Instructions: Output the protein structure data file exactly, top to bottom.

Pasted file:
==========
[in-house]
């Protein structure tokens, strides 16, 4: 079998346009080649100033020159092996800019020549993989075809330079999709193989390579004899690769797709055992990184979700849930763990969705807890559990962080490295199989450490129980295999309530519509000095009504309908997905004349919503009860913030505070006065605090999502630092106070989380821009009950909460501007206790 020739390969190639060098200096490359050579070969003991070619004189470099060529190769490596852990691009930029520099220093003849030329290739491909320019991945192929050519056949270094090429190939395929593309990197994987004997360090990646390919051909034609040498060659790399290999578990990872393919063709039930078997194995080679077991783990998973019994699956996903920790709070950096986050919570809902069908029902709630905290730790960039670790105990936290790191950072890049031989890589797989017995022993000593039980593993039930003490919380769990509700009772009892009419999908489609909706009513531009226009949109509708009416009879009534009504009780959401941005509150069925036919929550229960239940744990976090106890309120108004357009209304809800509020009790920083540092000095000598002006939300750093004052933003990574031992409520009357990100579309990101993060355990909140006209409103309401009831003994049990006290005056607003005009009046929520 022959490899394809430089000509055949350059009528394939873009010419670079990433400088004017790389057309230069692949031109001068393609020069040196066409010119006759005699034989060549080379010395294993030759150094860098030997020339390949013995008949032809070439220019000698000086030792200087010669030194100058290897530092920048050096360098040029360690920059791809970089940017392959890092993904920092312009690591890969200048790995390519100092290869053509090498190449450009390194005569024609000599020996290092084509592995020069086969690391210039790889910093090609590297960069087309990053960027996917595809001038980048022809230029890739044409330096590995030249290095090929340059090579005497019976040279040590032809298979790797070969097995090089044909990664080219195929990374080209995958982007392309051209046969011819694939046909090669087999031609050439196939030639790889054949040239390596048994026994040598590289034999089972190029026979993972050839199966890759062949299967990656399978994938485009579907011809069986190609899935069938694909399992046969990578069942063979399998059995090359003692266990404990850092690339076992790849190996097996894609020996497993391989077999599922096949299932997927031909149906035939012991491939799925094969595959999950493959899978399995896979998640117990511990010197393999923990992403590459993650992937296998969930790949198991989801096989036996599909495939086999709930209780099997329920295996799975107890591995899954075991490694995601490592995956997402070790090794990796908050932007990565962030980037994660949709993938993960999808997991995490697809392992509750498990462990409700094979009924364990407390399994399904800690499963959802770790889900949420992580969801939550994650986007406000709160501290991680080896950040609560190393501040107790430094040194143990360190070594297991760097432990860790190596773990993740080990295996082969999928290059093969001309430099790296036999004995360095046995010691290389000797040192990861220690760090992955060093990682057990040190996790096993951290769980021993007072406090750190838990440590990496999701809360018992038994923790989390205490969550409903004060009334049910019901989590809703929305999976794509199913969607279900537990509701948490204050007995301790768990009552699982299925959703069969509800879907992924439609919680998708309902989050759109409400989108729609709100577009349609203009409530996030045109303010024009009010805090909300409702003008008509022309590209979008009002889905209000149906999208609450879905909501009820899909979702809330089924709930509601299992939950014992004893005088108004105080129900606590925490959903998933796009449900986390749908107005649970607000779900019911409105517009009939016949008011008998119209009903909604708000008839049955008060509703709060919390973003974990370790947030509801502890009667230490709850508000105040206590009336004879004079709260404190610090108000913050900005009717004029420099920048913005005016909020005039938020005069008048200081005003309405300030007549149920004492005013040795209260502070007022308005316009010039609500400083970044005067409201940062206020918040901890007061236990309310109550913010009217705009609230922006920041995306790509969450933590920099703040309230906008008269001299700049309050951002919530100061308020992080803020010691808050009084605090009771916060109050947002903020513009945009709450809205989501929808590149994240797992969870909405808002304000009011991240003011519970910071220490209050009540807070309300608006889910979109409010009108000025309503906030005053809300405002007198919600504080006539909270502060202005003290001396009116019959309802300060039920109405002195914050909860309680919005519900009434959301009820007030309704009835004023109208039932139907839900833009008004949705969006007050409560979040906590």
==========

[in-house]
């Protein structure tokens, strides 16, 4: 079998346009080649100033020159092996800019020549993989075809330079999709193989390579004899690769797709055992990184979700849930763990969705807890559990962080490295199989450490129980295999309530519509000095009504309908997905004349919503009860913030505070006065605090999502630092106070989380821009009950909460501007206790 020739390969190639060098200096490359050579070969003991070619004189470099060529190769490596852990691009930029520099220093003849030329290739491909320019991945192929050519056949270094090429190939395929593309990197994987004997360090990646390919051909034609040498060659790399290999578990990872393919063709039930078997194995080679077991783990998973019994699956996903920790709070950096986050919570809902069908029902709630905290730790960039670790105990936290790191950072890049031989890589797989017995022993000593039980593993039930003490919380769990509700009772009892009419999908489609909706009513531009226009949109509708009416009879009534009504009780959401941005509150069925036919929550229960239940744990976090106890309120108004357009209304809800509020009790920083540092000095000598002006939300750093004052933003990574031992409520009357990100579309990101993060355990909140006209409103309401009831003994049990006290005056607003005009009046929520 022959490899394809430089000509055949350059009528394939873009010419670079990433400088004017790389057309230069692949031109001068393609020069040196066409010119006759005699034989060549080379010395294993030759150094860098030997020339390949013995008949032809070439220019000698000086030792200087010669030194100058290897530092920048050096360098040029360690920059791809970089940017392959890092993904920092312009690591890969200048790995390519100092290869053509090498190449450009390194005569024609000599020996290092084509592995020069086969690391210039790889910093090609590297960069087309990053960027996917595809001038980048022809230029890739044409330096590995030249290095090929340059090579005497019976040279040590032809298979790797070969097995090089044909990664080219195929990374080209995958982007392309051209046969011819694939046909090669087999031609050439196939030639790889054949040239390596048994026994040598590289034999089972190029026979993972050839199966890759062949299967990656399978994938485009579907011809069986190609899935069938694909399992046969990578069942063979399998059995090359003692266990404990850092690339076992790849190996097996894609020996497993391989077999599922096949299932997927031909149906035939012991491939799925094969595959999950493959899978399995896979998640117990511990010197393999923990992403590459993650992937296998969930790949198991989801096989036996599909495939086999709930209780099997329920295996799975107890591995899954075991490694995601490592995956997402070790090794990796908050932007990565962030980037994660949709993938993960999808997991995490697809392992509750498990462990409700094979009924364990407390399994399904800690499963959802770790889900949420992580969801939550994650986007406000709160501290991680080896950040609560190393501040107790430094040194143990360190070594297991760097432990860790190596773990993740080990295996082969999928290059093969001309430099790296036999004995360095046995010691290389000797040192990861220690760090992955060093990682057990040190996790096993951290769980021993007072406090750190838990440590990496999701809360018992038994923790989390205490969550409903004060009334049910019901989590809703929305999976794509199913969607279900537990509701948490204050007995301790768990009552699982299925959703069969509800879907992924439609919680998708309902989050759109409400989108729609709100577009349609203009409530996030045109303010024009009010805090909300409702003008008509022309590209979008009002889905209000149906999208609450879905909501009820899909979702809330089924709930509601299992939950014992004893005088108004105080129900606590925490959903998933796009449900986390749908107005649970607000779900019911409105517009009939016949008011008998119209009903909604708000008839049955008060509703709060919390973003974990370790947030509801502890009667230490709850508000105040206590009336004879004079709260404190610090108000913050900005009717004029420099920048913005005016909020005039938020005069008048200081005003309405300030007549149920004492005013040795209260502070007022308005316009010039609500400083970044005067409201940062206020918040901890007061236990309310109550913010009217705009609230922006920041995306790509969450933590920099703040309230906008008269001299700049309050951002919530100061308020992080803020010691808050009084605090009771916060109050947002903020513009945009709450809205989501929808590149994240797992969870909405808002304000009011991240003011519970910071220490209050009540807070309300608006889910979109409010009108000025309503906030005053809300405002007198919600504080006539909270502060202005003290001396009116019959309802300060039920109405002195914050909860309680919005519900009434959301009820007030309704009835004023109208039932139907839900833009008004949705969006007050409560979040906590």